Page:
- Talking with someone in the vehicle
- Putting on make-up
- Grabbing something off the floor or backseat
The same study found that texting and driving is six times more dangerous than driving intoxicated. Sending or reading a text takes your eyes off the road for 5 seconds. At 55 mph, that’s like driving the length of an entire football field with your eyes closed.
What can we do?
Parents: Lead by example; talk with children about distracted driving and the consequences; sign a family pledge not to drive distracted.
Teens: Speak up when they see a friend or peer driving distracted; have friends sign a pledge; share message on social media.
Educators: Remind students about the dangers of distracted driving. Post posters and hand out materials relating to distracted driving.
Employers: Institute a company policy restricting texting, eating or any other form of distracted driving while operating company vehicles or while using their own vehicle for company business.
According to Proofpoint’s newest Quarterly Threat Report, Q4 2018, the threat of Ransomware did decline at the end of 2018, but has opened the door for out-right cyber extortion.
Extortion is an age-old crime that has found its way into the cyber world. This threat continues to gain traction as a multi-million-dollar criminal industry. The newest trend is in the form of “sextortion,” in which a cyber-criminal threatens to reveal compromising information (i.e. photos, videos or visits to questionable websites) if the victim does not pay a fee. They may even claim to have “evidence” of compromising activities. These emails generally do not contain malware or a malicious link and rely solely on fear, emotion and the human factor to trick victims into paying.
As the threat of cyber extortion continues to grow, staying one step ahead is your best recourse in combating this ever-increasing threat. Addressing your organizations’ vulnerabilities, developing appropriate policies and procedures, using up-to-date technology to secure your networks and securing the right insurance coverage are integral parts in your risk management arsenal.
For more information on cyber insurance, and how it can help protect your organization, please contact Hawley & Associates at www.hawleyandassociates.com.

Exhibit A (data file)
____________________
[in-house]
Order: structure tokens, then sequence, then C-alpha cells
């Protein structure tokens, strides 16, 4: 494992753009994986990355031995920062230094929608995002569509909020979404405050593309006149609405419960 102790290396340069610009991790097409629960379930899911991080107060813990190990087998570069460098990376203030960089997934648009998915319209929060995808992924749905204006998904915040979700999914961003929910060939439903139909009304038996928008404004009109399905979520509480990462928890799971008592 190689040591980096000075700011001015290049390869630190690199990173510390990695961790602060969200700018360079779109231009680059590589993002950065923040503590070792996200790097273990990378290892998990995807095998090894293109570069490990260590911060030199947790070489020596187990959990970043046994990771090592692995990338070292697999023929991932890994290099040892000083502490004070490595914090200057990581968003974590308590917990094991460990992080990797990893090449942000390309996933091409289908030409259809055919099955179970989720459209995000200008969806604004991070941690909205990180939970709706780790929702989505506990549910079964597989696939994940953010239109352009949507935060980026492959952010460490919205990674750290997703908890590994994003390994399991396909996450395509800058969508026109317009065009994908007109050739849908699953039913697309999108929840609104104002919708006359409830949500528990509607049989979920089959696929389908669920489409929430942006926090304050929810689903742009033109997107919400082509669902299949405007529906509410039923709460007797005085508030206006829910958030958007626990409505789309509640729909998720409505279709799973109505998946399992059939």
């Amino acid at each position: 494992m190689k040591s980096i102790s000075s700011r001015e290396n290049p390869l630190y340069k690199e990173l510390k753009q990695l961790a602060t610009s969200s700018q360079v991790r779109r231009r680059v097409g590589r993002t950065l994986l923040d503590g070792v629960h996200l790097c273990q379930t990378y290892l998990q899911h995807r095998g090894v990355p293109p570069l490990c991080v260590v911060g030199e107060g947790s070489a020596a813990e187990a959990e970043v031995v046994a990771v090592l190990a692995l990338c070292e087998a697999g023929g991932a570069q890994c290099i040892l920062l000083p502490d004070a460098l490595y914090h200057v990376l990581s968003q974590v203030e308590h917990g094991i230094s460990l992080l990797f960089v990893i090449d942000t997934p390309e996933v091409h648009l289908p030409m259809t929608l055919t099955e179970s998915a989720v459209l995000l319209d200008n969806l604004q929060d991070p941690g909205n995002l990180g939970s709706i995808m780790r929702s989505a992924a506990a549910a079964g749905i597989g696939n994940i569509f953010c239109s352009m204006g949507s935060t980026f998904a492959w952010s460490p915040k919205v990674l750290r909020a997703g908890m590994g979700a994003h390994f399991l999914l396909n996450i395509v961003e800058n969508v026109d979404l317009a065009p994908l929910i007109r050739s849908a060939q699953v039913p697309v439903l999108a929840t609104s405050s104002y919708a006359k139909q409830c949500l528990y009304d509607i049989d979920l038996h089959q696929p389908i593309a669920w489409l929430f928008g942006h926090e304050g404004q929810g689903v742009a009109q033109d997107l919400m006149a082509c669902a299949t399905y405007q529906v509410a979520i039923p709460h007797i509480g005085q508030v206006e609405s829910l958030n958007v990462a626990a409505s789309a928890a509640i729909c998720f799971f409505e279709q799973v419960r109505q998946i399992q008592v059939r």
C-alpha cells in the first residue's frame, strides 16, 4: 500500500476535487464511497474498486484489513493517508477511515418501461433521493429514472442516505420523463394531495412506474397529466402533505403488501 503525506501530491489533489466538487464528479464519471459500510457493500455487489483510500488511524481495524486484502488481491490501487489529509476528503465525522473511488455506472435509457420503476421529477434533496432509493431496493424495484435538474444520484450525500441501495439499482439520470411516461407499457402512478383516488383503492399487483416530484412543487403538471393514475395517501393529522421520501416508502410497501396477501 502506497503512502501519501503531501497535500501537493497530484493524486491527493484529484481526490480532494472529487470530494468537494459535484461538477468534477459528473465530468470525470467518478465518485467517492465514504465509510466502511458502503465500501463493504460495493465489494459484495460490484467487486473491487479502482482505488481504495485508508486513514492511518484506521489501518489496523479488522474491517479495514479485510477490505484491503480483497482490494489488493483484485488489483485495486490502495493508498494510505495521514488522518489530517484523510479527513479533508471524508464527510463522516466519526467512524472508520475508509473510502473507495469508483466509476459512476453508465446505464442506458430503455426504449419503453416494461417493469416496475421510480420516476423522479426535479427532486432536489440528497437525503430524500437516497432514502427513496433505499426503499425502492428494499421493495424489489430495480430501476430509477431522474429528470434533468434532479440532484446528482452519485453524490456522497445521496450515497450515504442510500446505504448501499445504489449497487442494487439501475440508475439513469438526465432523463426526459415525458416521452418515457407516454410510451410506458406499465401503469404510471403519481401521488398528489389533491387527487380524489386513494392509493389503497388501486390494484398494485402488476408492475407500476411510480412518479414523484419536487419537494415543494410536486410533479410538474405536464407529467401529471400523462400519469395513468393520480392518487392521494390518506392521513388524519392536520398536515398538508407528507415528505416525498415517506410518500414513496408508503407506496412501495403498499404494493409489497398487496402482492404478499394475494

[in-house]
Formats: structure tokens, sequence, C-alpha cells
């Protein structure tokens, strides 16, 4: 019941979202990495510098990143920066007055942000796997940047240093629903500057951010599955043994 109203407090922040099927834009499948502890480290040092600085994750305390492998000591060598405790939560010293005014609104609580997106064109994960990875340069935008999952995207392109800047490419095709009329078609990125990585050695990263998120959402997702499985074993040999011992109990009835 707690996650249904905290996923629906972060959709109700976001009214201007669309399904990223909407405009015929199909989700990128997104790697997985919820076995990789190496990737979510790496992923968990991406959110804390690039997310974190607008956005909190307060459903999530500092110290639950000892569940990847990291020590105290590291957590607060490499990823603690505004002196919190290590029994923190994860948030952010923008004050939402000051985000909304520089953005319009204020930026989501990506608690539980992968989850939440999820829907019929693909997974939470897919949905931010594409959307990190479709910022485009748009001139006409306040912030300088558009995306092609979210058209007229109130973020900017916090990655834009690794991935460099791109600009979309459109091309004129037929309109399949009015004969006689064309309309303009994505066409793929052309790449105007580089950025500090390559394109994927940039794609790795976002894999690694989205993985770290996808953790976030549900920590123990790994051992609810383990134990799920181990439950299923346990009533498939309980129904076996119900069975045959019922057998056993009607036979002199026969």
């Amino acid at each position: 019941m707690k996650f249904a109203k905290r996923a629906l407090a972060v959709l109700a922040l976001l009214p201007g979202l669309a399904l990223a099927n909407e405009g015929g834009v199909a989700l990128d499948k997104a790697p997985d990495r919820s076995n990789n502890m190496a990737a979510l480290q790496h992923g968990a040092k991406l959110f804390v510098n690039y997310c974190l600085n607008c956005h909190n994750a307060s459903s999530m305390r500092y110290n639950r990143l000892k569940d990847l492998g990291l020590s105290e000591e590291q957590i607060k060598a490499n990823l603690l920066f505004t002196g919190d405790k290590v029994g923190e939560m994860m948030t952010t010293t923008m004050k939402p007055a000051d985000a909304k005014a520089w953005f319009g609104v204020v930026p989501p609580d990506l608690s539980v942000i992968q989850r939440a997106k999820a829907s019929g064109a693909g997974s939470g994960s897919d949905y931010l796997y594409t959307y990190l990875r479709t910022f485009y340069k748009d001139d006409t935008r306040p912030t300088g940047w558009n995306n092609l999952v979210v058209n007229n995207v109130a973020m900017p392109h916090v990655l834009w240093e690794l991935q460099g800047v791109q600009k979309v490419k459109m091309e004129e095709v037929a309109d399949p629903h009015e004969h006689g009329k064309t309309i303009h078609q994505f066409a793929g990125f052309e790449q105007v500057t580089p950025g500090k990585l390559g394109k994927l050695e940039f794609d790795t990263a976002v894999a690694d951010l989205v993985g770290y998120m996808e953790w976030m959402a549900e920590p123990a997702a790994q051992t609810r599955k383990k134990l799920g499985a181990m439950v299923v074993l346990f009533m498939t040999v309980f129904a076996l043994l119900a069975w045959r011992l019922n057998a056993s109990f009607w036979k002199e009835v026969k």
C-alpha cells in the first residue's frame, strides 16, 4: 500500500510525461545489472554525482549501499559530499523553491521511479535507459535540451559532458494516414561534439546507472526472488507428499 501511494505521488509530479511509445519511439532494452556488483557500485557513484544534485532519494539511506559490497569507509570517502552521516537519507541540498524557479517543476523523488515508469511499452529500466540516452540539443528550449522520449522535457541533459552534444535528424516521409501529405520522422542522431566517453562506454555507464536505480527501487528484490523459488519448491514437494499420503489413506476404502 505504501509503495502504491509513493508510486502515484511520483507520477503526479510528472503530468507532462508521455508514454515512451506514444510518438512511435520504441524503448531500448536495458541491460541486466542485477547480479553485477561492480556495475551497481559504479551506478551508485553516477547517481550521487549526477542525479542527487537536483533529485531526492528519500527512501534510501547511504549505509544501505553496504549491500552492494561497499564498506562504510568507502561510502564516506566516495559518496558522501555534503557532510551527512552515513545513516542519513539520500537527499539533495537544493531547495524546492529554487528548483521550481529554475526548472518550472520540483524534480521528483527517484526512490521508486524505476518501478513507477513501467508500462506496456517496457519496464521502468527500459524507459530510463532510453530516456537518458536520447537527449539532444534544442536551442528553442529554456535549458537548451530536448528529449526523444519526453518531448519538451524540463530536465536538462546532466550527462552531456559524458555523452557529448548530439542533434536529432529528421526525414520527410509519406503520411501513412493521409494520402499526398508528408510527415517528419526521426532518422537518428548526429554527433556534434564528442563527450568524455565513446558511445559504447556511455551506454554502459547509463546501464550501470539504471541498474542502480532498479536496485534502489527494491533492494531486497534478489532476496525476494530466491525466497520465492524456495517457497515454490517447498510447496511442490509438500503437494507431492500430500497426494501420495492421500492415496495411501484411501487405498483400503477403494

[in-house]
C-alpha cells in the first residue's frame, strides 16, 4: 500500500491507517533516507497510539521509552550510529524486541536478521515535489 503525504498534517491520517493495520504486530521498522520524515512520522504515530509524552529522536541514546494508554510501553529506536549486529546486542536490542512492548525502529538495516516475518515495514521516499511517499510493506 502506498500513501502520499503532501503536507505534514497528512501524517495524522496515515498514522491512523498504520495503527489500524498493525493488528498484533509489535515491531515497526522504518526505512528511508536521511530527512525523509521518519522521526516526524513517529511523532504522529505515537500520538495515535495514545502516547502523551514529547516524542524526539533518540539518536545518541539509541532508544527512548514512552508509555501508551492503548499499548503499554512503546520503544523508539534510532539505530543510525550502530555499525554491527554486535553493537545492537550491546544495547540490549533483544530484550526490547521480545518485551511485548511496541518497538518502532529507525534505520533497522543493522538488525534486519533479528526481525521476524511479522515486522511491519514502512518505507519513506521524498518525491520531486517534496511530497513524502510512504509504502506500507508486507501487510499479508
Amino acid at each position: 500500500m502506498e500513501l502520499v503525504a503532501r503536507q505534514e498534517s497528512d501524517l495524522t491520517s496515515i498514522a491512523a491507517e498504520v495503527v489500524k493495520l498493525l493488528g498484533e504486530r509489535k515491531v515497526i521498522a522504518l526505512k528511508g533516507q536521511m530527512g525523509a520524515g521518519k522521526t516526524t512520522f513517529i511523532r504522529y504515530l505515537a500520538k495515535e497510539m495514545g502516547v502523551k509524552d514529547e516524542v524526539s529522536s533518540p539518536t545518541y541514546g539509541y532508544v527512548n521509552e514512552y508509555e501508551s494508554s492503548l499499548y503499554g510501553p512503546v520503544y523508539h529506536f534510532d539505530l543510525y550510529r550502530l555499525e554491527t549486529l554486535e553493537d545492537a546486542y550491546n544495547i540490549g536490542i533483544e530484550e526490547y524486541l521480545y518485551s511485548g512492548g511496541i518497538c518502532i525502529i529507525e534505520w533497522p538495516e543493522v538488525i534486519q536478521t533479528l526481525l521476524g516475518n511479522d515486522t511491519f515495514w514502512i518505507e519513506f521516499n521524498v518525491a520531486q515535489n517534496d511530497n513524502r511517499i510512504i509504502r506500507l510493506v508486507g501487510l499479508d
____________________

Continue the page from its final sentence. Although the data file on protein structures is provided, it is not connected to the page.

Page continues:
Every nonprofit has a life-cycle; some can be very long and last for many years, while others can be quite short in comparison. Nonprofits shut down for a variety of different reasons. One agency might dissolve due to a change in the market, another due to changing policies or guidelines, like we are experiencing with the new Department of State regulations. Some agencies merge with other firms to combine assets and/or save on accreditation costs, like we saw happen in 2008 when The Hague was ratified. Some directors may retire or are unable to continue providing services altogether due to the outright exhaustion or stress that directing a non-profit can cause, what some people refer to as the “burn out” factor.
When a nonprofit chooses to close its doors, it may require a special coverage that could add an additional unforeseen insurance cost. This is especially true for the nonprofit that offers specialized professional services like adoption, therapeutic foster care, mental or behavioral health, or skilled medical care. Professional services are insured under a specific type of coverage form called a claims-made policy and it responds differently to a claim then the traditional, better known and understood occurrence policy. Learn more
Please enjoy our 2018 2nd Qtr. Newsletter, which is full of useful information on coverage’s, risk management tips and fun facts! Happy Summer everyone!
Check out the first Hawley & Associates newsletter of 2018! Happy Spring to everyone!